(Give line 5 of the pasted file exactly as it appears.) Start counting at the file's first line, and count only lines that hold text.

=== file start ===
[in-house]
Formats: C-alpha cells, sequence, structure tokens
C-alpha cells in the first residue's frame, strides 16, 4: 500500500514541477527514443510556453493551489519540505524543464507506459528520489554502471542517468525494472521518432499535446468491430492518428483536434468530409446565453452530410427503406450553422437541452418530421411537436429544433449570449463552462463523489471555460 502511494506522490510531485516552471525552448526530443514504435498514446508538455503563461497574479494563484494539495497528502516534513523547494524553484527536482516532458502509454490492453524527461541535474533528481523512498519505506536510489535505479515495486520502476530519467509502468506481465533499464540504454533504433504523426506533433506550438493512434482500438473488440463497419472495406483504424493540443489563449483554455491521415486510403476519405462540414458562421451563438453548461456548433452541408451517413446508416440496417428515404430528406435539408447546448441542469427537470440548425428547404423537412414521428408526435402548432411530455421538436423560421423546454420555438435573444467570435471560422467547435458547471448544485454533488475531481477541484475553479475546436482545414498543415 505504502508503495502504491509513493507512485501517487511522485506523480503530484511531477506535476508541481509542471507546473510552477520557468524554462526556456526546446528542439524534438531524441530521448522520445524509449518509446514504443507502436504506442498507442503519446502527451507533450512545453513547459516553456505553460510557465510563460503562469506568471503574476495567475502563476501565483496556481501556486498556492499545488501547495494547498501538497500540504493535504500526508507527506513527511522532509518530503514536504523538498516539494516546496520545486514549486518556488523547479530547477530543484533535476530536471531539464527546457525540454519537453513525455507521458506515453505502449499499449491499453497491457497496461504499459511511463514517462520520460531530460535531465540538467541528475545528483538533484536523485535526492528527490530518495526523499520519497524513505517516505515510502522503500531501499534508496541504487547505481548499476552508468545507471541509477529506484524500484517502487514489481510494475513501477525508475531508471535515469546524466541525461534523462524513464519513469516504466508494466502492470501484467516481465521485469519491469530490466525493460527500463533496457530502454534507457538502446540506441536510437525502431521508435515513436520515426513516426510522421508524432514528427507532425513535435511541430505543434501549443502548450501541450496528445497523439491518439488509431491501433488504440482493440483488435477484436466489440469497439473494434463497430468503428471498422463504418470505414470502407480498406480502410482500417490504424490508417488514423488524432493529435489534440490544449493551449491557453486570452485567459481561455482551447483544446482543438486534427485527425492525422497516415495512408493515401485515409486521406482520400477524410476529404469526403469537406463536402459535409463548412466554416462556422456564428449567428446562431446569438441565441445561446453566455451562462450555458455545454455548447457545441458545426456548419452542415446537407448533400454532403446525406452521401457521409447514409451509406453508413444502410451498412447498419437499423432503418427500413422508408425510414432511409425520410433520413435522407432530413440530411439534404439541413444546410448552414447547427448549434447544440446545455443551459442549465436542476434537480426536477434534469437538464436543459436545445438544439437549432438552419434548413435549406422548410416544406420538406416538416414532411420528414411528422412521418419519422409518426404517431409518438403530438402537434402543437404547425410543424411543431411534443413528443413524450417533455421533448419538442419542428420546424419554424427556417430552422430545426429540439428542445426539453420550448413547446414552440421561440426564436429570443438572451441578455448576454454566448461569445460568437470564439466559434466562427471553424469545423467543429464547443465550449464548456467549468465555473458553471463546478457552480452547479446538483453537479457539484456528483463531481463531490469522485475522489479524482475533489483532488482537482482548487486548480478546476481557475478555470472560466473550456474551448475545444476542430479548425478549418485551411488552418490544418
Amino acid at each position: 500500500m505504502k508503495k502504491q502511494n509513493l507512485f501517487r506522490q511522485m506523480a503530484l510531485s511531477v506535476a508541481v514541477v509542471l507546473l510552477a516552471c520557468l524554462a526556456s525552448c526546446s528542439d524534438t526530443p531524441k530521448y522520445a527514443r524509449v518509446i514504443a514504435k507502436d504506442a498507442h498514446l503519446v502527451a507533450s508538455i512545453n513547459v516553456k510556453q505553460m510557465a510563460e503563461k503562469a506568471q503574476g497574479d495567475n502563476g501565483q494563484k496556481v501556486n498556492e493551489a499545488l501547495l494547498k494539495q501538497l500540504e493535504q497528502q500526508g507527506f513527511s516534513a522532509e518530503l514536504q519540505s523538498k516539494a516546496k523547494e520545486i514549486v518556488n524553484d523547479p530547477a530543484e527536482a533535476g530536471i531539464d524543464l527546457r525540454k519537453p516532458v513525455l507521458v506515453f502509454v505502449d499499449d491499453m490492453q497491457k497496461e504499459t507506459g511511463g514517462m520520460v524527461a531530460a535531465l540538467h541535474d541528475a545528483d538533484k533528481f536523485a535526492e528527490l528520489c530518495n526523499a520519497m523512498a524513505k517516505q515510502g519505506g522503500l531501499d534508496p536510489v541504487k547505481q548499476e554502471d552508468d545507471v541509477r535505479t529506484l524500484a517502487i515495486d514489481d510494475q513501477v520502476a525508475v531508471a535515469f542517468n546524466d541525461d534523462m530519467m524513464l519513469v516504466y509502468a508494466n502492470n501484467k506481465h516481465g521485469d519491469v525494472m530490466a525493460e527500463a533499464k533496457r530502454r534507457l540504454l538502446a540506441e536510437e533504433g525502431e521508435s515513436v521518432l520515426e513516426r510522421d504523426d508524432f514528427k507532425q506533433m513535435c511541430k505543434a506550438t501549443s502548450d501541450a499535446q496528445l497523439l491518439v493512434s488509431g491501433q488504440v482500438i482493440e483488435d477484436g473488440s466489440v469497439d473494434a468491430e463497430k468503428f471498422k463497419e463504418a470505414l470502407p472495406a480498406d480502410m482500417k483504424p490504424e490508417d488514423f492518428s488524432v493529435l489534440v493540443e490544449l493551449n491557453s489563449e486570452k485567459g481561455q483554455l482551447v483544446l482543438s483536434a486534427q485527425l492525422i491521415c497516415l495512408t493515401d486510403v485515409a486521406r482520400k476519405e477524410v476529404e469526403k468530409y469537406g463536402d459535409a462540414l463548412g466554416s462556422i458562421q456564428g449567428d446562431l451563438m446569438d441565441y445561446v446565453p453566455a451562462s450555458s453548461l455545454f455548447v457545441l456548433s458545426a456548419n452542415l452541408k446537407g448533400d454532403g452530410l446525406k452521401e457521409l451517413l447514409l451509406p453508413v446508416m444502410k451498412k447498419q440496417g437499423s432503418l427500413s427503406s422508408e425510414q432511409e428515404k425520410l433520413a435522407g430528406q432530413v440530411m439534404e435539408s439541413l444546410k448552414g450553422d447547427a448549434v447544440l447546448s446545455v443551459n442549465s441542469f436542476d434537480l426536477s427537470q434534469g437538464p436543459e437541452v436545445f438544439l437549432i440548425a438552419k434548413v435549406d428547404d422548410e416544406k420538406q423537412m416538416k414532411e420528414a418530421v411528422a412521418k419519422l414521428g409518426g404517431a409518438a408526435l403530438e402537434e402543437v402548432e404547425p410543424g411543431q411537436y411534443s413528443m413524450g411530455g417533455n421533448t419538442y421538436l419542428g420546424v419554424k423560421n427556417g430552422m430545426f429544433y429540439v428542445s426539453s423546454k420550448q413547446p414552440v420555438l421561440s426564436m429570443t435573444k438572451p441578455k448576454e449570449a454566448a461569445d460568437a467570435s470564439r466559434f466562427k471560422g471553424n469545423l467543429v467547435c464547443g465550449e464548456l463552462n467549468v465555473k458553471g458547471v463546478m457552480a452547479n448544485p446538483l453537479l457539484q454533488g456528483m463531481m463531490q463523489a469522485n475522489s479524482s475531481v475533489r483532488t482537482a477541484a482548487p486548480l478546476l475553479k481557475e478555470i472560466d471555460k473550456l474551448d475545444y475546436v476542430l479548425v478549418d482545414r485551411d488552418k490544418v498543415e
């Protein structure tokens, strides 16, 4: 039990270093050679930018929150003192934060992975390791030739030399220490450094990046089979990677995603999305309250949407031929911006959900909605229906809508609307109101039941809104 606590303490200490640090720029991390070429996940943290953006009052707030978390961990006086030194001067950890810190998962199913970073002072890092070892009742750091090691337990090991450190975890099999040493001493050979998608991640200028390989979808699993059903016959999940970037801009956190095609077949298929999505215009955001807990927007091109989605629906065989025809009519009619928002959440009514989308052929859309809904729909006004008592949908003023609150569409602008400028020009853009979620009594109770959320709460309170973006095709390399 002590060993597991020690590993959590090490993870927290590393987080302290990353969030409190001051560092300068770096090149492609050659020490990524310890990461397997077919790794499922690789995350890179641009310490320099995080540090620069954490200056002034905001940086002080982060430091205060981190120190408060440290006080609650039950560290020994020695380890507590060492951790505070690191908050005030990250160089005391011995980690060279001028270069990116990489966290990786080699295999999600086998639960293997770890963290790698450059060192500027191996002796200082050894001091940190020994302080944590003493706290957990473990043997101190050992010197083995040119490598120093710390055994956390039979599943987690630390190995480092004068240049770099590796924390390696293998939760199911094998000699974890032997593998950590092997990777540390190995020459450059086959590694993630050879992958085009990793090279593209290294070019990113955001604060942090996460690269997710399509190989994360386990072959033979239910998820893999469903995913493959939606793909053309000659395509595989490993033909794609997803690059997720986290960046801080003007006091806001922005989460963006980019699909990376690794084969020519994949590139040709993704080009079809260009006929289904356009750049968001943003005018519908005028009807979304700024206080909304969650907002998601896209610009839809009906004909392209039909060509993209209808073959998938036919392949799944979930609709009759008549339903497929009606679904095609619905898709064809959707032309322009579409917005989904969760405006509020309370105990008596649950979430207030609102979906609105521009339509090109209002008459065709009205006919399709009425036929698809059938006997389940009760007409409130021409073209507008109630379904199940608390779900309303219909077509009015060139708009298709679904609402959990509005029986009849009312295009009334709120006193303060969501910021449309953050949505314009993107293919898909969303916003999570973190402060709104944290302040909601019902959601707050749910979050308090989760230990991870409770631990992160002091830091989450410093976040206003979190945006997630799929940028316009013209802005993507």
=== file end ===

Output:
């Protein structure tokens, strides 16, 4: 039990270093050679930018929150003192934060992975390791030739030399220490450094990046089979990677995603999305309250949407031929911006959900909605229906809508609307109101039941809104 606590303490200490640090720029991390070429996940943290953006009052707030978390961990006086030194001067950890810190998962199913970073002072890092070892009742750091090691337990090991450190975890099999040493001493050979998608991640200028390989979808699993059903016959999940970037801009956190095609077949298929999505215009955001807990927007091109989605629906065989025809009519009619928002959440009514989308052929859309809904729909006004008592949908003023609150569409602008400028020009853009979620009594109770959320709460309170973006095709390399 002590060993597991020690590993959590090490993870927290590393987080302290990353969030409190001051560092300068770096090149492609050659020490990524310890990461397997077919790794499922690789995350890179641009310490320099995080540090620069954490200056002034905001940086002080982060430091205060981190120190408060440290006080609650039950560290020994020695380890507590060492951790505070690191908050005030990250160089005391011995980690060279001028270069990116990489966290990786080699295999999600086998639960293997770890963290790698450059060192500027191996002796200082050894001091940190020994302080944590003493706290957990473990043997101190050992010197083995040119490598120093710390055994956390039979599943987690630390190995480092004068240049770099590796924390390696293998939760199911094998000699974890032997593998950590092997990777540390190995020459450059086959590694993630050879992958085009990793090279593209290294070019990113955001604060942090996460690269997710399509190989994360386990072959033979239910998820893999469903995913493959939606793909053309000659395509595989490993033909794609997803690059997720986290960046801080003007006091806001922005989460963006980019699909990376690794084969020519994949590139040709993704080009079809260009006929289904356009750049968001943003005018519908005028009807979304700024206080909304969650907002998601896209610009839809009906004909392209039909060509993209209808073959998938036919392949799944979930609709009759008549339903497929009606679904095609619905898709064809959707032309322009579409917005989904969760405006509020309370105990008596649950979430207030609102979906609105521009339509090109209002008459065709009205006919399709009425036929698809059938006997389940009760007409409130021409073209507008109630379904199940608390779900309303219909077509009015060139708009298709679904609402959990509005029986009849009312295009009334709120006193303060969501910021449309953050949505314009993107293919898909969303916003999570973190402060709104944290302040909601019902959601707050749910979050308090989760230990991870409770631990992160002091830091989450410093976040206003979190945006997630799929940028316009013209802005993507």